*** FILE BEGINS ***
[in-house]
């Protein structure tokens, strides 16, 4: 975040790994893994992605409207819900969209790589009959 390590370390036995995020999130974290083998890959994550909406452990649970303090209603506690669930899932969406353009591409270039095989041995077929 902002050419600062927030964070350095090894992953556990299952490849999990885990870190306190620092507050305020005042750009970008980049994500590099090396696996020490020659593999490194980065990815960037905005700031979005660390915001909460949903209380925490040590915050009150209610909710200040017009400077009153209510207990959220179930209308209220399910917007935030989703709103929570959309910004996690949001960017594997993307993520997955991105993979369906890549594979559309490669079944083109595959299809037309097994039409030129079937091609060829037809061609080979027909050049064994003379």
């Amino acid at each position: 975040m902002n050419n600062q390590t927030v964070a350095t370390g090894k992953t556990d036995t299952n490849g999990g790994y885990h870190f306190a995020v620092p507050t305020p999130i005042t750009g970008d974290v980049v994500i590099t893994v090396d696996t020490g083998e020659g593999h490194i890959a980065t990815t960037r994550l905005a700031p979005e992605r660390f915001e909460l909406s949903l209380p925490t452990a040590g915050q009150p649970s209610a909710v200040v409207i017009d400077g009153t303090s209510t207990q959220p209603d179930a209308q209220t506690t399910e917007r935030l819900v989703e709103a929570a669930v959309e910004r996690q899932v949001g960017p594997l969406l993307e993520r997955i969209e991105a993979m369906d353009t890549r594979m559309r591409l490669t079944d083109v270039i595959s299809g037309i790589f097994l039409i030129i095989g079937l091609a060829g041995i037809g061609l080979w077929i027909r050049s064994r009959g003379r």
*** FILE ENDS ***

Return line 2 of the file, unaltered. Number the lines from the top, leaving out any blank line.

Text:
């Protein structure tokens, strides 16, 4: 975040790994893994992605409207819900969209790589009959 390590370390036995995020999130974290083998890959994550909406452990649970303090209603506690669930899932969406353009591409270039095989041995077929 902002050419600062927030964070350095090894992953556990299952490849999990885990870190306190620092507050305020005042750009970008980049994500590099090396696996020490020659593999490194980065990815960037905005700031979005660390915001909460949903209380925490040590915050009150209610909710200040017009400077009153209510207990959220179930209308209220399910917007935030989703709103929570959309910004996690949001960017594997993307993520997955991105993979369906890549594979559309490669079944083109595959299809037309097994039409030129079937091609060829037809061609080979027909050049064994003379």